Washington and Brussels joined with other Western capitals on Friday to call for "full commitment" from the World Health Organization to reform, after a damning report detailed rape and sexual abuse by its workers sent to fight Ebola in DR Congo.
"The governments of Australia, Canada, the European Union and its member states, New Zealand, Norway, the United Kingdom and the United States of America... expect full commitment from the WHO to prevent and address such acts, including through fundamental reforms to the WHO," the governments said in a joint statement.
Calling it a "dark day for WHO", the UN body's chief Tedros Adhanom Ghebreyesus had on Tuesday told victims he was "sorry" and that it was "top priority that the perpetrators are not excused but held to account".
On Friday, the member state governments said that "we will ensure that the WHO leadership’s commitments lead to accountability, increased capability, action, and swift change", calling for an "immediate, thorough and detailed assessment" of what went wrong.
The report centred on accusations against local and international personnel deployed in the Democratic Republic of Congo to fight an Ebola outbreak from 2018 to 2020.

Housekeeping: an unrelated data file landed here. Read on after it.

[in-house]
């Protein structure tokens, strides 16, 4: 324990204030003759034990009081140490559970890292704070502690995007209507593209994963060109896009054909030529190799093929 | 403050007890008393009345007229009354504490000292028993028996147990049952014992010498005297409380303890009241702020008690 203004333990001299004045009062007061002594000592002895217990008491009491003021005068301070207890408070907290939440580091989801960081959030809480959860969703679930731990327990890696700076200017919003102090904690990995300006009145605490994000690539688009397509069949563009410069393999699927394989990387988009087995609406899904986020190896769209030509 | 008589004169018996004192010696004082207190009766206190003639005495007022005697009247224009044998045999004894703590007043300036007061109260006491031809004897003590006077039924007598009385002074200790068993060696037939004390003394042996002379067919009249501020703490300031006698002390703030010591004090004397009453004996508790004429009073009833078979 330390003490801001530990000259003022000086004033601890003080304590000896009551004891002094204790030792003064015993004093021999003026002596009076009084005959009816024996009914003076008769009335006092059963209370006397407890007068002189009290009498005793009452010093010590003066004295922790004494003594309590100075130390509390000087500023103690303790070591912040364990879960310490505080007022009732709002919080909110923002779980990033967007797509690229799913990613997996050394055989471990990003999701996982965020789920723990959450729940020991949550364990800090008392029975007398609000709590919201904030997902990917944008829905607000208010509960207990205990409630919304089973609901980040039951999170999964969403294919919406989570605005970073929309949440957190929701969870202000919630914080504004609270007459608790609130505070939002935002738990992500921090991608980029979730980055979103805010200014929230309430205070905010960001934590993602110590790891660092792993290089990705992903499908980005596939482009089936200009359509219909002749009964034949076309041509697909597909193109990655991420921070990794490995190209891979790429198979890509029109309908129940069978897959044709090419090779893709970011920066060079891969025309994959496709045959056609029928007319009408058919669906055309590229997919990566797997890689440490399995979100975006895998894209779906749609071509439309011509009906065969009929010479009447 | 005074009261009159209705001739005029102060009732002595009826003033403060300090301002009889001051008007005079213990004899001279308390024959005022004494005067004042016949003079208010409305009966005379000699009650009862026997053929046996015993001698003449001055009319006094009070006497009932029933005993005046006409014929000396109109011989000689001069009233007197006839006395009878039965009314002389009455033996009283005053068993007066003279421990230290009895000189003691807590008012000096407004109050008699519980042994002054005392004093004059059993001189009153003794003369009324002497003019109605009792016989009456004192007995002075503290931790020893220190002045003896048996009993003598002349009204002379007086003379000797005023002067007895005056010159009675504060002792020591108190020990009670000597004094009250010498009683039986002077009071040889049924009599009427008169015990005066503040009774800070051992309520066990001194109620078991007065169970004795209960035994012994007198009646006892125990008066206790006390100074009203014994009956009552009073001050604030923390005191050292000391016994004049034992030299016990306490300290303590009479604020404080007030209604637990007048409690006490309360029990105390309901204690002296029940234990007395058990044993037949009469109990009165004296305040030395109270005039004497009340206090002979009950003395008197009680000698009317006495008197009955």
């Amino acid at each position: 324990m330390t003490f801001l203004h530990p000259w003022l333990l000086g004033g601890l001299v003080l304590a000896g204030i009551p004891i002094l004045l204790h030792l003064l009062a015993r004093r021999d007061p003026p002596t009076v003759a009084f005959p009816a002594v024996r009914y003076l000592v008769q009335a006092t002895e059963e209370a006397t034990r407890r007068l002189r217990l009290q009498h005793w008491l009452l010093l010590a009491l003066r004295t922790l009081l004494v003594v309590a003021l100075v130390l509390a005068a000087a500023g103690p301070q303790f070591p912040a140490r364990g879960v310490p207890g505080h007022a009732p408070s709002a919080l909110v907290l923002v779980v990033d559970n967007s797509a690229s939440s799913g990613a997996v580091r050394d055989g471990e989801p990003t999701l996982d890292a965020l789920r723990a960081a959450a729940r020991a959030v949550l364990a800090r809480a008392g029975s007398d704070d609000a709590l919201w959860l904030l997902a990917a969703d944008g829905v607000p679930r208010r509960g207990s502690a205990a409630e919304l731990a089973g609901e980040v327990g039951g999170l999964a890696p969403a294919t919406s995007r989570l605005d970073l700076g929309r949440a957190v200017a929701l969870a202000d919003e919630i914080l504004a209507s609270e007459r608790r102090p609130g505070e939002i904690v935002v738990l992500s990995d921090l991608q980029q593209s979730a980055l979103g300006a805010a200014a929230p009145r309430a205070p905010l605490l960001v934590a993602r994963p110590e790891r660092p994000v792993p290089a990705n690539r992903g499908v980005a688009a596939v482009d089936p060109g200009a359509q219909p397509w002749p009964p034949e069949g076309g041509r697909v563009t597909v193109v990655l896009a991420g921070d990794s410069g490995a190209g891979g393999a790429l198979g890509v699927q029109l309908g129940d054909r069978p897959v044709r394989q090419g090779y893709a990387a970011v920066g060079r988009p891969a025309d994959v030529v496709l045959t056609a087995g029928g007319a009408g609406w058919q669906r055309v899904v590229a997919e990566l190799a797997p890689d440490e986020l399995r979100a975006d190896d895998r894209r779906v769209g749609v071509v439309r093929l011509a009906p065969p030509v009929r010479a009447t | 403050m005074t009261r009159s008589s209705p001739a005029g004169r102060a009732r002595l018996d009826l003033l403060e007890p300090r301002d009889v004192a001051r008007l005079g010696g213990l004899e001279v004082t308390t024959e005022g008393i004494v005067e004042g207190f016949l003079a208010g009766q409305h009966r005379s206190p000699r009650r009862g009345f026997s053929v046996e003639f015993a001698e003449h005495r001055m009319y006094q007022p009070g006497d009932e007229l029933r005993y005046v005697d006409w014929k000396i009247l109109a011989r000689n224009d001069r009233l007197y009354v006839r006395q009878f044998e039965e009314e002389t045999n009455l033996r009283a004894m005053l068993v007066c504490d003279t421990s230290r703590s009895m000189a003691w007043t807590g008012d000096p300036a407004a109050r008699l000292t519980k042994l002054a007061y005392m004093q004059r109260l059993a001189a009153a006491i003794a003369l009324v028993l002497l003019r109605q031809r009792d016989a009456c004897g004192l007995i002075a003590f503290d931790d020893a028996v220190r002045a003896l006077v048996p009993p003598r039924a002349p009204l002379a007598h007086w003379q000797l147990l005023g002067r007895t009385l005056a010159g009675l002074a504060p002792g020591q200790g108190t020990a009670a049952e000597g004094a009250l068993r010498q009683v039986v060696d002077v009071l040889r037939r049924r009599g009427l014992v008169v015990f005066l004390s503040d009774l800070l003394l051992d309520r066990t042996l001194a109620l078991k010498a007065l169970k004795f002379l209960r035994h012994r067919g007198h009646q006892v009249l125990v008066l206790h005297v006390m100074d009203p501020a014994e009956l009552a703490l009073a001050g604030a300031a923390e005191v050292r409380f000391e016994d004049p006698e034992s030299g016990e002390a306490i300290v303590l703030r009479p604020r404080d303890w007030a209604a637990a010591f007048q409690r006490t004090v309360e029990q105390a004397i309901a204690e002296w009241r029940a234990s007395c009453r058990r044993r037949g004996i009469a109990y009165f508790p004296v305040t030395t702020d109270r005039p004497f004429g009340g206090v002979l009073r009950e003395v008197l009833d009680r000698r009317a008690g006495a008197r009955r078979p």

It cited "individual negligence that may amount to professional misconduct".
The authors also said they found "clear structural failures and unpreparedness to manage the risks of incidents of sexual exploitation and abuse" in the poor central African country.
Among the 83 suspects identified, 21 were employed by the WHO.
Four have had their contracts terminated and are banned from future employment at the WHO, while two senior staff have been placed on administrative leave.
The agency will also refer rape allegations to the Congolese authorities and those of other concerned states, Tedros said.